• I went with Powerwalls vs generator and regret the decision because of Tesla's lack of flexibility in how the system functions. I live in Florida and experience frequent power outages but regardless of how low my batteries get, they will only recharge from solar even when power comes back up. Storm watch seems like a great idea but again poorly implemented. I have lost power 4 times in the last 3 weeks yet Storm Watch has never kicked in (I guess it takes a direct hit from a hurricane). Lastly, my solar system is down due to a bad inverter and my PW's have slowly dropped to 0% because the will not charge off the grid. If I had them installed without solar they would charge off the grid but Tesla decided to lock out that capability because they know better. Generator gives the owner complete control of when it operates and for how long, the same can't be said about Powerwalls.
  • > @sigfreund said:
    > I went with Powerwalls vs generator and regret the decision because of Tesla's lack of flexibility in how the system functions. I live in Florida and experience frequent power outages but regardless of how low my batteries get, they will only recharge from solar even when power comes back up. Storm watch seems like a great idea but again poorly implemented. I have lost power 4 times in the last 3 weeks yet Storm Watch has never kicked in (I guess it takes a direct hit from a hurricane). Lastly, my solar system is down due to a bad inverter and my PW's have slowly dropped to 0% because the will not charge off the grid. If I had them installed without solar they would charge off the grid but Tesla decided to lock out that capability because they know better. Generator gives the owner complete control of when it operates and for how long, the same can't be said about Powerwalls.

    Actually, its because of the ITC. Per the IRS you can take the credit as long as the Powerwalls are only charged from Solar. That way its considered part of the solar equipment requirement. I think it was something the power companies lobbied for when the credit was being implemented. Technically Tesla could connect you to the grid to charge the Powerwalls but not if you are taking the ITC. If you had get Powerwalls and don't have solar you can charge form the grid or when its in Storm Watch as an emergency. But if Storm watch doesn't work then yes I see it being a big headache.
  • Oh well.............So I finally decided to go for it and order 4 Powerwalls. My decision was based partly of a Tesla rep saying that there was an 80% chance of getting them installed by the end of the year.

    So.....I filled out all of the info, paid my deposit, took a bunch of pics of my solar and power equipment, and uploaded my electric bill as instructed.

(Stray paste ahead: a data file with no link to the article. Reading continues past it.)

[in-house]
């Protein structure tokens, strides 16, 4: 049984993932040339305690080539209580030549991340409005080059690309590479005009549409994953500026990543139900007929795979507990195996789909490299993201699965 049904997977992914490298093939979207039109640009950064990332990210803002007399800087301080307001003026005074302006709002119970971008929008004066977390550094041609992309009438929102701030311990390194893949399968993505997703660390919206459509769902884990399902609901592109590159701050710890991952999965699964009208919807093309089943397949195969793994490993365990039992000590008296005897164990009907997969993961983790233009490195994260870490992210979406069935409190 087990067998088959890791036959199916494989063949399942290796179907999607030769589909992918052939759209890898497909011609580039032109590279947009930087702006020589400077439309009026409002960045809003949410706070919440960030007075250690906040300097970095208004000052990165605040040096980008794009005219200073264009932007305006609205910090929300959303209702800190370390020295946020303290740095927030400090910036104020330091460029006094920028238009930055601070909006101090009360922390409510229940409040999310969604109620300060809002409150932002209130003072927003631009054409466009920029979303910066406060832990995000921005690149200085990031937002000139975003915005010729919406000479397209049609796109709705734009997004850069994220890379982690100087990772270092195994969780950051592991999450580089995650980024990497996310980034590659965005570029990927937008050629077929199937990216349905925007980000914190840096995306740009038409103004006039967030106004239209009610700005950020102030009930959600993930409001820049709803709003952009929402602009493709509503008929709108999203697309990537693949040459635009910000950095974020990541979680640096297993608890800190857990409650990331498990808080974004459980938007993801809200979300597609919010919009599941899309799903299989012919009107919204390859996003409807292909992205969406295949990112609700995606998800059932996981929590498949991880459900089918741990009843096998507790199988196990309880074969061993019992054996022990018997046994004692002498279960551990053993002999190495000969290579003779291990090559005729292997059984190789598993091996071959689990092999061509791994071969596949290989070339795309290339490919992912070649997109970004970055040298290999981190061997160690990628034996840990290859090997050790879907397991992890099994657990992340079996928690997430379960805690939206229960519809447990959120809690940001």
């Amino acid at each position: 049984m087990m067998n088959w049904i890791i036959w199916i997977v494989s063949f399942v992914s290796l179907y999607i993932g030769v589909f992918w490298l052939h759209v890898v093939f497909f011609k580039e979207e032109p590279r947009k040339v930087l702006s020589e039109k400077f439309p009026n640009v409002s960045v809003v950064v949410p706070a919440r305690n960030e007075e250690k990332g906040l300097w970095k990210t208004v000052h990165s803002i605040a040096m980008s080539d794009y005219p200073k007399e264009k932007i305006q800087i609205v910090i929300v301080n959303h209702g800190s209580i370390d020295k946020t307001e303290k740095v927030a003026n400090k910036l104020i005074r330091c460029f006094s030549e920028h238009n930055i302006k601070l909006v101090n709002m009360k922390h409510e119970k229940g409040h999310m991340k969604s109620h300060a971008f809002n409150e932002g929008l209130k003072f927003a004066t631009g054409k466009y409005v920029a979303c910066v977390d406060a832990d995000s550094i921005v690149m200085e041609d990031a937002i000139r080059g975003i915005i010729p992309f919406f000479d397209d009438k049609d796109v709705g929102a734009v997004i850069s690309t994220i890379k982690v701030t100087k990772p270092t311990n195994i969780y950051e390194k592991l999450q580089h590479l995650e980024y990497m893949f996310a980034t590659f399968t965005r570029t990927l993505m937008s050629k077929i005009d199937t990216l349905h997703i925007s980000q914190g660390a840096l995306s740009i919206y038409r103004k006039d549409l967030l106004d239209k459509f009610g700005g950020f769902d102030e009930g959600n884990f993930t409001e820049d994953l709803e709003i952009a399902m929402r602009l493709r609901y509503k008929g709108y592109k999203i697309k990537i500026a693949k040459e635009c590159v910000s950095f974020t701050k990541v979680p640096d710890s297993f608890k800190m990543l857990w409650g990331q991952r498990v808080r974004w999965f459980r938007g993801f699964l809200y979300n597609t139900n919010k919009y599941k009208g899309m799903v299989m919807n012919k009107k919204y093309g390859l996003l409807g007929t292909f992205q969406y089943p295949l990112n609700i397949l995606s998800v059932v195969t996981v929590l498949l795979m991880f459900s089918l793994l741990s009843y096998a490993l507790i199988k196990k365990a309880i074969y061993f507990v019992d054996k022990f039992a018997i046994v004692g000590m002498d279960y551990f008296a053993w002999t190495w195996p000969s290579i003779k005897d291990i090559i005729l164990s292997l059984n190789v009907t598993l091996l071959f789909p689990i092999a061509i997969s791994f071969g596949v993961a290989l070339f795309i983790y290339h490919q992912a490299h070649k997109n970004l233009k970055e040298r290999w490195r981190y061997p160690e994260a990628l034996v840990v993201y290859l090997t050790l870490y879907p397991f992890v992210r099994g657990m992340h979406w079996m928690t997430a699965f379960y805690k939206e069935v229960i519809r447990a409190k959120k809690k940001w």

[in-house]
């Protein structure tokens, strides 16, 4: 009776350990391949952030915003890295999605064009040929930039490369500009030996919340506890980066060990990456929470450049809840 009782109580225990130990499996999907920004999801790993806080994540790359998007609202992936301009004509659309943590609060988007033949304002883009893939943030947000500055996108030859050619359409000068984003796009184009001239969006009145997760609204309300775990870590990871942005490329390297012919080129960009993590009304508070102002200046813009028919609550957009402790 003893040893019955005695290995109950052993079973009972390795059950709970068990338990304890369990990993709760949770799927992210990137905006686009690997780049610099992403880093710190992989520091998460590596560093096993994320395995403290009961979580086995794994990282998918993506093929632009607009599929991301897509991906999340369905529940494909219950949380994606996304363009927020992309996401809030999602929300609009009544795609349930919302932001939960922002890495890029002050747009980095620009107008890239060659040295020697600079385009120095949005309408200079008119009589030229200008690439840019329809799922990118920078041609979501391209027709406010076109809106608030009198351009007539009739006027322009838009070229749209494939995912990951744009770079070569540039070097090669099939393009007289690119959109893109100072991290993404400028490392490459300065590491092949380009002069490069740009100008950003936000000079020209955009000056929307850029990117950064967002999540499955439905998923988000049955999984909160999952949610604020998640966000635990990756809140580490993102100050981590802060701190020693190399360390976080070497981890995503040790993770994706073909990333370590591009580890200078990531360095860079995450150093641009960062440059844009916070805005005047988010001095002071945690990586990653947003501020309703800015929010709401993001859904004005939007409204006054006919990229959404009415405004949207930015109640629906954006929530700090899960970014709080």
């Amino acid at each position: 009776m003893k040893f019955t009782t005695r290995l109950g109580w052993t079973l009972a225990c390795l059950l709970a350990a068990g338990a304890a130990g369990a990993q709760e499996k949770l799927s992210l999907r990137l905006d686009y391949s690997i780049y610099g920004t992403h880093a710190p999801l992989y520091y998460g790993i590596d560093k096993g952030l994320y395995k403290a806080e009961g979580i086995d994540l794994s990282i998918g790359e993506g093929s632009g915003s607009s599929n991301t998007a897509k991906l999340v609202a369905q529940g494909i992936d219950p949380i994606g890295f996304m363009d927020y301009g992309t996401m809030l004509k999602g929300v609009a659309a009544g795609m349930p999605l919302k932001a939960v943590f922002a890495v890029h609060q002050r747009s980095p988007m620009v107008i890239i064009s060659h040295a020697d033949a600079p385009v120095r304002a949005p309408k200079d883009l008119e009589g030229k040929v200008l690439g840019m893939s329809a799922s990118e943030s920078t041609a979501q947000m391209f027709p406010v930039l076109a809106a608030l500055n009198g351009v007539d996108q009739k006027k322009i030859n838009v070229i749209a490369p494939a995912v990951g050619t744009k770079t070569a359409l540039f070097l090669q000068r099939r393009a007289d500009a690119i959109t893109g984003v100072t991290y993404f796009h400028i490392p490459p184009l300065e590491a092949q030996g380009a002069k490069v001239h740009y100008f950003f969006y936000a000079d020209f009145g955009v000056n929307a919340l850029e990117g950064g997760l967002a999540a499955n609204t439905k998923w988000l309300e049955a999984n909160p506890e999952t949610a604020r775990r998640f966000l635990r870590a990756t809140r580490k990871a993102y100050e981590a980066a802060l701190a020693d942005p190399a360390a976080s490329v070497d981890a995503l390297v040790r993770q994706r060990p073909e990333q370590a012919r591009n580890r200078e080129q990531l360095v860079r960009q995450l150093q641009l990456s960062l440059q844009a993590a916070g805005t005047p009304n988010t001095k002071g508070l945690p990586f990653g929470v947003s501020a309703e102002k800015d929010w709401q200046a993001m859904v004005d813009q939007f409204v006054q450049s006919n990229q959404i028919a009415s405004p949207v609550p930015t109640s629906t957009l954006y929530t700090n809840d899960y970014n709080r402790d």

When I got the copy of the contract with the cost breakdown on it, I noticed they charged me sales tax. In NJ there is no sales tax on solar equipment including battery storage. I called Tesla and got connected with a Project coordinator. She said they can get the contract corrected and take off the sales tax. Then she said "by the way....., you wont be able to get them installed until sometime in the first half of 2021". I was furious! I told her I was told by a different Tesla rep that I had an 80% chance of getting installed by the end of the year and I would be good to go to qualify for the 26% ITC. The Project Coordinator is saying there is no way that is going to happen. when I ordered the Powerwalls on their site, it said 1 week to 90 days for installation which would put me within 2020 to qualify for the credit.

    Does Tesla know what they are doing with their messaging? I want to get the 26% ITC credit that is available this year. Its the only reason I decided to order them. If I have to wait until 2021 I lose $1,160 when the credit drops to 22%.

    At this point, if I have to wait until 2021, I should just cancel my order now and get my deposit back. I can just reorder in 2021 or not. I figure I have a better shot at one of the following possibilities in the mean time:

    1. A new administration gets in power and increases the ITC.
    2. Tesla comes out with a new version of the Powerwall thats more cost effective.
    3. Tesla lowers their price of Powerwalls like they did when the ITC on their cars phased out.
    4. Just buy a generator and deal with the maintenance etc.
  • It's not necessary to spam multiple threads with the same post.
  • Powerwalls definitely!
    Why would you stink up your yard/garage with fossil fuel and inhale carcinogen vapours?
    Why would you spend that money on something that you may need to use once in a blue moon? Powerwall system, gets charged overnight and stays charged until you need the power...no stink, no vapours, much safer too.
    Reduce your carbon footprint, make it your contribution to a healthier world.